I was out last week with a fellow parent and lamented how I can’t raise my son the way I would like. If I forbid him from playing video games, he wouldn’t be able to go to friends’ houses because that’s what they do after school, or he would be isolated next to them as they played. Either way, he’d miss out on important bonding.
“Don’t do to him what my parents did to me,” my friend said. Her parents forbade her from watching TV and eating sugar, prohibitions that left her clueless about all kinds of cultural references. “They made me feel like a weirdo,” she said.
Video games are now such an integral part of the social fabric, not playing them is akin to growing up without a TV, says Nick Bowman, a gaming researcher at Texas Tech University. When people talk about their childhood these days, their memories include playing video games with their parents and siblings.
“It’s a family ritual. It’s a friend ritual. The data suggests that those are the things people are going to remember 40 years from now,” he says.
Bowman also notes that game research has evolved. For the first 20 years, studies were focused on the potential harms, like addiction and aggression. Today, games are viewed for their art, their teaching potential and their ability to make people feel things. It’s not that video games have no ill effects. But the myopic focus on those ill effects now seems overblown and dated, he says.
“They don’t match the reality of the millions upon millions of people who play games every day and don’t experience any of those negative effects,” Bowman says.
Good or bad
I dug deeper into the research and saw studies illuminating the benefits of gaming. People who play video games can learn how to make good choices, says James Paul Gee, a linguist at Arizona State University and author of What Video Games Have to Teach Us About Learning and Literacy.
Most games involve simulations where choices must be made, and players can see the consequences of their decisions, Gee adds: “It turns out that teaching people to make good choices correlates with knowledge. If they know how to make good choices in life or in problem solving, you can give them [any] knowledge test, and they will ace it.”
C. Shawn Green, a cognitive researcher at the University of Wisconsin-Madison, says questioning whether video games are good or bad is like asking, “What are the effects of food on the body?” Different games have different effects on players, some good and some bad. Action games, for instance, can help how we perceive and respond to stimuli around us, his research shows.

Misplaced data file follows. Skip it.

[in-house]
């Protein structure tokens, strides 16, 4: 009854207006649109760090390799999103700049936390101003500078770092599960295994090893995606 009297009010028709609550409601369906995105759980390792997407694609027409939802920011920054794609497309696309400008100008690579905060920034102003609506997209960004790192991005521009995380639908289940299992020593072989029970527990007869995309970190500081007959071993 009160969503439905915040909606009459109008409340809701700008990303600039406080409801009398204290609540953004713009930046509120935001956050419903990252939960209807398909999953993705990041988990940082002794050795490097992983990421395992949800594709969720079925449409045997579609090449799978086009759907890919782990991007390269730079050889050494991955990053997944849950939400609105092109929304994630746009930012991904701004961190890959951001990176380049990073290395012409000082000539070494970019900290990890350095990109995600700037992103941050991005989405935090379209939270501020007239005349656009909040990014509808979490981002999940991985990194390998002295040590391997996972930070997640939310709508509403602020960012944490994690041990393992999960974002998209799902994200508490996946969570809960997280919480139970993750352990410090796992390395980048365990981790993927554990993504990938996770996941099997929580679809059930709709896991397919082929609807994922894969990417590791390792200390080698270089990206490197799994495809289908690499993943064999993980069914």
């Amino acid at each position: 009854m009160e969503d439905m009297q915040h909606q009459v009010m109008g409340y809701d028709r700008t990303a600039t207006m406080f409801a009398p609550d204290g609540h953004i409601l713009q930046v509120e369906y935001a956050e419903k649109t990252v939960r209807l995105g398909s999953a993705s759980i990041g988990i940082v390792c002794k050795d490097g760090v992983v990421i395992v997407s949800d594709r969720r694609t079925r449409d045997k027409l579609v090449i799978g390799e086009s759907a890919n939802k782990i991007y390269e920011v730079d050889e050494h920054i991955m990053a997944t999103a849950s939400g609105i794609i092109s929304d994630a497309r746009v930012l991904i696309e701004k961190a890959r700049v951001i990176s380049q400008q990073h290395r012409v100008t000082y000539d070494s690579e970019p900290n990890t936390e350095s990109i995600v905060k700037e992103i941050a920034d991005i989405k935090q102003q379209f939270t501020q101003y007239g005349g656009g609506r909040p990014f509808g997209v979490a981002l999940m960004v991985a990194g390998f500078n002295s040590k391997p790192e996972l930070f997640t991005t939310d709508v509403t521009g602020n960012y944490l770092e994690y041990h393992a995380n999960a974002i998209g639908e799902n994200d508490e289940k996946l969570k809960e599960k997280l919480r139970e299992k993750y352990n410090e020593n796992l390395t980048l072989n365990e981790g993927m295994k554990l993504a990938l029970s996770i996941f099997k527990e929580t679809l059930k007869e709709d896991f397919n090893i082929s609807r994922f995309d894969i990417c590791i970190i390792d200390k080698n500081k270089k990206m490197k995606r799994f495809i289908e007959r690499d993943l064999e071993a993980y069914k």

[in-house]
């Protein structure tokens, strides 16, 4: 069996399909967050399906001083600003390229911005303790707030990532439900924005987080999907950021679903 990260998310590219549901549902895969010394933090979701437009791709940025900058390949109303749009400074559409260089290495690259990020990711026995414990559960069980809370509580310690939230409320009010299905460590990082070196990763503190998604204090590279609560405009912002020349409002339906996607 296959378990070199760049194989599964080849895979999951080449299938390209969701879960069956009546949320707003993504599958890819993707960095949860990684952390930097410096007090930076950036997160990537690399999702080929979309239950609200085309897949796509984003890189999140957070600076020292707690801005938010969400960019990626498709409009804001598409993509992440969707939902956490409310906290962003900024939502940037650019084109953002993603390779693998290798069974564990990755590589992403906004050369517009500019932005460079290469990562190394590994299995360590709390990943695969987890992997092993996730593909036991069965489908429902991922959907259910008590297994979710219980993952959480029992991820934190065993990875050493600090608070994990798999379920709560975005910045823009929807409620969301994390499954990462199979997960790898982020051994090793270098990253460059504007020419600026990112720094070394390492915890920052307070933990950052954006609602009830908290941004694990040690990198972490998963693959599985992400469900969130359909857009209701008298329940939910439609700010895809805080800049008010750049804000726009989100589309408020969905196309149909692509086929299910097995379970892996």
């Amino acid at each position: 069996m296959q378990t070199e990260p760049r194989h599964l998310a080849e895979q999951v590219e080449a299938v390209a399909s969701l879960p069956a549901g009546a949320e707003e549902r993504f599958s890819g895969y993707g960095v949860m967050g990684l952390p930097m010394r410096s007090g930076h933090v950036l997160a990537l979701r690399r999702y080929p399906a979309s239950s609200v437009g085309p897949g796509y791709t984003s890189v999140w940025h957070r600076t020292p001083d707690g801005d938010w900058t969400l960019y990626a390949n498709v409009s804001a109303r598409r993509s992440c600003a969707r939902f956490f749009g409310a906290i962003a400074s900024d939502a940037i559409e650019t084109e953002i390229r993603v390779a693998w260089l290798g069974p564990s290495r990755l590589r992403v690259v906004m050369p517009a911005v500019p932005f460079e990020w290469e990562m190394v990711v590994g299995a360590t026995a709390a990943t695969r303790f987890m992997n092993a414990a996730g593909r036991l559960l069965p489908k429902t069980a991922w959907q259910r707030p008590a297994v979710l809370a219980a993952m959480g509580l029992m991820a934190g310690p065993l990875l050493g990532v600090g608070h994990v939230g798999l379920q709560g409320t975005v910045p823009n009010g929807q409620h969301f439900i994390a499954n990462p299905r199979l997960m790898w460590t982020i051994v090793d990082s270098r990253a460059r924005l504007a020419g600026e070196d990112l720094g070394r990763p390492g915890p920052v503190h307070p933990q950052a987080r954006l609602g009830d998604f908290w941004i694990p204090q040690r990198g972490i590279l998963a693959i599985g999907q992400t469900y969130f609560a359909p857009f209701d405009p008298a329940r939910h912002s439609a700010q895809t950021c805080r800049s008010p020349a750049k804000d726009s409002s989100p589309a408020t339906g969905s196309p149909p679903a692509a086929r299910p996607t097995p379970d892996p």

Because action games require players to react to stimuli anywhere on the screen in a matter of seconds, playing them can enhance one’s ability to pick out important information in a cluttered scene. Players also learn to toggle more quickly from one task to another, a process that can take as much as 200 milliseconds, Green says.
“Basically what your brain is doing is switching tasks,” he says. “Playing these types of games diminishes that cost of switching.”
Beyond the virtual
On a recent grocery run, I noticed how the young man at the counter was packing my groceries into paper bags. He did it with such care, making sure he chose the right item and placed it in the bag in the direction that would achieve maximum efficiency.
“Do you play Tetris?” I asked.
“I do,” he said.
He added that he plays a lot of video games. So I asked him the thing I fear most about my son playing: Are the games so exciting and overstimulating that everything else in life seems boring in comparison? He thought about it for a moment, with a pause. Then he said he really wants to become a surgeon — a goal far more important to him than any video game. Interestingly, he added that gaming may help, as his fingers are now so nimble that it has enhanced his suturing skills. Studies bear this out.
As I left the store, I wondered if my son had something in life he liked more than video games, something that made real life as exciting as the virtual ones. I knew immediately what it was. It was the company of friends. He’s not addicted to video games. He’s addicted to companionship.
But aren’t we all?